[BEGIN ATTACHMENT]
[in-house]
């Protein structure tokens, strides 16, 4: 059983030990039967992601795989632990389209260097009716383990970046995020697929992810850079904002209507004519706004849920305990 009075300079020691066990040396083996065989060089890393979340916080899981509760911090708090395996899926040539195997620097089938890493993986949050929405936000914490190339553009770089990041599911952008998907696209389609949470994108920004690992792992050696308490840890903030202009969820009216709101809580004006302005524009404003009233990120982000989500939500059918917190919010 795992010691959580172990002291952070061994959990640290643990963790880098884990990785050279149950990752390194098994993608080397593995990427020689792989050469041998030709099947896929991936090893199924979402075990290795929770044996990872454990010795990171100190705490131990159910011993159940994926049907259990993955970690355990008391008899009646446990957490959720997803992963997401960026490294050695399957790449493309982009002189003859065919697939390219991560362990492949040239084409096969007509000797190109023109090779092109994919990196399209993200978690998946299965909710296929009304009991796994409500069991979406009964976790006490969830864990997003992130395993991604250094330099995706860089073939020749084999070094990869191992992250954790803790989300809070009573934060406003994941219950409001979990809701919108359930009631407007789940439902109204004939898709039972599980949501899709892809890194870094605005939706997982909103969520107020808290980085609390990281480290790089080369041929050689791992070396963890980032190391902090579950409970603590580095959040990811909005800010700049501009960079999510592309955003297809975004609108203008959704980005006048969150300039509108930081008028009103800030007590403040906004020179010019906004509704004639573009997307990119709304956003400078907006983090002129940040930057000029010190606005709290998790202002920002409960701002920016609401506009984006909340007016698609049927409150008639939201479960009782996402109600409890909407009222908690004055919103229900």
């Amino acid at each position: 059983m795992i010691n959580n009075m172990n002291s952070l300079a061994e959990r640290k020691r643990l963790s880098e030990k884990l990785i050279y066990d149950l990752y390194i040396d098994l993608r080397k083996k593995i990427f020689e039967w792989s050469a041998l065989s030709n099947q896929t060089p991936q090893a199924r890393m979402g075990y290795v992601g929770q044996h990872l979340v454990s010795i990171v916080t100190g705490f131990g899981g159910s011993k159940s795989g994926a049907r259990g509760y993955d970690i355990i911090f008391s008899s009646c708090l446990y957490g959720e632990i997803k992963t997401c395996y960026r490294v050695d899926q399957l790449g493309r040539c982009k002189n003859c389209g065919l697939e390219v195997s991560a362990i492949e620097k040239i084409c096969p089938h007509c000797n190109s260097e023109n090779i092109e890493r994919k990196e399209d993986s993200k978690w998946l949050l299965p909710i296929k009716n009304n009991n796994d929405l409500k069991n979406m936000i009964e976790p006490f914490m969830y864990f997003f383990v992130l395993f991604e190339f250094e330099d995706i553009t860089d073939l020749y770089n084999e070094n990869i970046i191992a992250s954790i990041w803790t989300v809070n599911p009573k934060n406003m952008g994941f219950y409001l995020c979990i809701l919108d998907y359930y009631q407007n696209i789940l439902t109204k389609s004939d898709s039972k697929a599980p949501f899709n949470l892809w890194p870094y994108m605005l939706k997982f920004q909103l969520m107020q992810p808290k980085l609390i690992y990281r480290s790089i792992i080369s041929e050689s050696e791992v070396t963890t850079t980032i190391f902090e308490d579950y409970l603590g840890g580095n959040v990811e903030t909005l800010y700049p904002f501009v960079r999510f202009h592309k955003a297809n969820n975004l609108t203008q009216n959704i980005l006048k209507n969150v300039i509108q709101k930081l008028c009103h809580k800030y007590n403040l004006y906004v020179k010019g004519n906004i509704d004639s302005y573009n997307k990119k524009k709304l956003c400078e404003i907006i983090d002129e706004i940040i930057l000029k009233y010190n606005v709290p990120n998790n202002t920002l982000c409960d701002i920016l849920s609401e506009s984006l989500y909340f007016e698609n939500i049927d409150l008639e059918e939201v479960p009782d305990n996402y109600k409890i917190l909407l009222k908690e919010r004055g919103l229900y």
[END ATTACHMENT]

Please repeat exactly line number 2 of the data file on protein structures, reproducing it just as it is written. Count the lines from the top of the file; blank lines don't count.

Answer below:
């Protein structure tokens, strides 16, 4: 059983030990039967992601795989632990389209260097009716383990970046995020697929992810850079904002209507004519706004849920305990 009075300079020691066990040396083996065989060089890393979340916080899981509760911090708090395996899926040539195997620097089938890493993986949050929405936000914490190339553009770089990041599911952008998907696209389609949470994108920004690992792992050696308490840890903030202009969820009216709101809580004006302005524009404003009233990120982000989500939500059918917190919010 795992010691959580172990002291952070061994959990640290643990963790880098884990990785050279149950990752390194098994993608080397593995990427020689792989050469041998030709099947896929991936090893199924979402075990290795929770044996990872454990010795990171100190705490131990159910011993159940994926049907259990993955970690355990008391008899009646446990957490959720997803992963997401960026490294050695399957790449493309982009002189003859065919697939390219991560362990492949040239084409096969007509000797190109023109090779092109994919990196399209993200978690998946299965909710296929009304009991796994409500069991979406009964976790006490969830864990997003992130395993991604250094330099995706860089073939020749084999070094990869191992992250954790803790989300809070009573934060406003994941219950409001979990809701919108359930009631407007789940439902109204004939898709039972599980949501899709892809890194870094605005939706997982909103969520107020808290980085609390990281480290790089080369041929050689791992070396963890980032190391902090579950409970603590580095959040990811909005800010700049501009960079999510592309955003297809975004609108203008959704980005006048969150300039509108930081008028009103800030007590403040906004020179010019906004509704004639573009997307990119709304956003400078907006983090002129940040930057000029010190606005709290998790202002920002409960701002920016609401506009984006909340007016698609049927409150008639939201479960009782996402109600409890909407009222908690004055919103229900």